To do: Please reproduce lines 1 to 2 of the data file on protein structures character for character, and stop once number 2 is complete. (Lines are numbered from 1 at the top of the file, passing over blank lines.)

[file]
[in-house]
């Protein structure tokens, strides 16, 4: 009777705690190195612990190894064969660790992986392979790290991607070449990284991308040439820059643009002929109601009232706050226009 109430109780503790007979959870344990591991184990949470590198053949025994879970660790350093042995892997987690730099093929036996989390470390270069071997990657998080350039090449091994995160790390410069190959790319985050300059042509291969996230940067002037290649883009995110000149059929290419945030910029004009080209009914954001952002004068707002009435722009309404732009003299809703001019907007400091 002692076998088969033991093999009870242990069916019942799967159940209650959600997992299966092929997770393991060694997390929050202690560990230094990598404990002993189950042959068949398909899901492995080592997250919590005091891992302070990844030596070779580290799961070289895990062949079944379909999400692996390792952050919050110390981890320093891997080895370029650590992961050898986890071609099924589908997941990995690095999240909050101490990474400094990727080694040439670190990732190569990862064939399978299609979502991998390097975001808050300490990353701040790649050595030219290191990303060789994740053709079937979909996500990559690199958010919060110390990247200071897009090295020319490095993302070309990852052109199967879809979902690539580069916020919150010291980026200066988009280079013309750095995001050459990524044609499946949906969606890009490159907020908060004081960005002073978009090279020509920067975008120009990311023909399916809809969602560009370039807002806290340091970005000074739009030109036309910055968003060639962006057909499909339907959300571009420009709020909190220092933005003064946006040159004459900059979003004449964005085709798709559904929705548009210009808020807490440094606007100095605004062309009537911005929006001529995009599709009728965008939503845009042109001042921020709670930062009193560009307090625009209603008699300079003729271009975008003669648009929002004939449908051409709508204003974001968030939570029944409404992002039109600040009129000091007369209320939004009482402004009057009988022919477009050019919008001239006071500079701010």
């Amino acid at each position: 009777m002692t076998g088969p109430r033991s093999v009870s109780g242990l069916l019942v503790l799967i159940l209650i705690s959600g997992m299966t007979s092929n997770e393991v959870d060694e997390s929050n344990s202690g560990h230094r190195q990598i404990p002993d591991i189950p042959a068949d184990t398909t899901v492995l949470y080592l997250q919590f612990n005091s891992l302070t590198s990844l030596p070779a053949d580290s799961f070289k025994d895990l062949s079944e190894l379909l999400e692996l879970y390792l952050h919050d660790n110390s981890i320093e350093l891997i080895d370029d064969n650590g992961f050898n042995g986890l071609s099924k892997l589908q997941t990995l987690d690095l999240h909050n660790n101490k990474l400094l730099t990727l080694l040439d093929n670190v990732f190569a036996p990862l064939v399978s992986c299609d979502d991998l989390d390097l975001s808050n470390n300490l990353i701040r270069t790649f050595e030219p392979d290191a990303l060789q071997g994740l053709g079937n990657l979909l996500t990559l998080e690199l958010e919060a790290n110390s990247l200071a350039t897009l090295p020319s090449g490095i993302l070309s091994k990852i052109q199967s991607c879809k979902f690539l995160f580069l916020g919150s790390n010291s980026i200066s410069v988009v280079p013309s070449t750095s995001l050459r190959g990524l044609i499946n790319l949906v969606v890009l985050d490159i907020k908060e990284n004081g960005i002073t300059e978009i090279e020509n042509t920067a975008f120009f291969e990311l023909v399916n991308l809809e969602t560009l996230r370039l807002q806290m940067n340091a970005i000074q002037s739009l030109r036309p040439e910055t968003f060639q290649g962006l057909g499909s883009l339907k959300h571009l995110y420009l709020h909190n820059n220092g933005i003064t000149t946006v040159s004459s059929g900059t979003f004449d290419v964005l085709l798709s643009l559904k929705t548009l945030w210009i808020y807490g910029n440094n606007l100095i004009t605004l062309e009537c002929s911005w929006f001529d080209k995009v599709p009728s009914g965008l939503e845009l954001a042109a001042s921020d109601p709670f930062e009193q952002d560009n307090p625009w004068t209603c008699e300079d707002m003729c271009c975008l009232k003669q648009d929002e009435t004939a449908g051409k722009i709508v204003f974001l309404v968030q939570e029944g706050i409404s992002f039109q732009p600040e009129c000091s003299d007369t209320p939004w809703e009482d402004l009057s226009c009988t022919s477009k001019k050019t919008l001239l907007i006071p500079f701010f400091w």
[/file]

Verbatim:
[in-house]
């Protein structure tokens, strides 16, 4: 009777705690190195612990190894064969660790992986392979790290991607070449990284991308040439820059643009002929109601009232706050226009 109430109780503790007979959870344990591991184990949470590198053949025994879970660790350093042995892997987690730099093929036996989390470390270069071997990657998080350039090449091994995160790390410069190959790319985050300059042509291969996230940067002037290649883009995110000149059929290419945030910029004009080209009914954001952002004068707002009435722009309404732009003299809703001019907007400091 002692076998088969033991093999009870242990069916019942799967159940209650959600997992299966092929997770393991060694997390929050202690560990230094990598404990002993189950042959068949398909899901492995080592997250919590005091891992302070990844030596070779580290799961070289895990062949079944379909999400692996390792952050919050110390981890320093891997080895370029650590992961050898986890071609099924589908997941990995690095999240909050101490990474400094990727080694040439670190990732190569990862064939399978299609979502991998390097975001808050300490990353701040790649050595030219290191990303060789994740053709079937979909996500990559690199958010919060110390990247200071897009090295020319490095993302070309990852052109199967879809979902690539580069916020919150010291980026200066988009280079013309750095995001050459990524044609499946949906969606890009490159907020908060004081960005002073978009090279020509920067975008120009990311023909399916809809969602560009370039807002806290340091970005000074739009030109036309910055968003060639962006057909499909339907959300571009420009709020909190220092933005003064946006040159004459900059979003004449964005085709798709559904929705548009210009808020807490440094606007100095605004062309009537911005929006001529995009599709009728965008939503845009042109001042921020709670930062009193560009307090625009209603008699300079003729271009975008003669648009929002004939449908051409709508204003974001968030939570029944409404992002039109600040009129000091007369209320939004009482402004009057009988022919477009050019919008001239006071500079701010």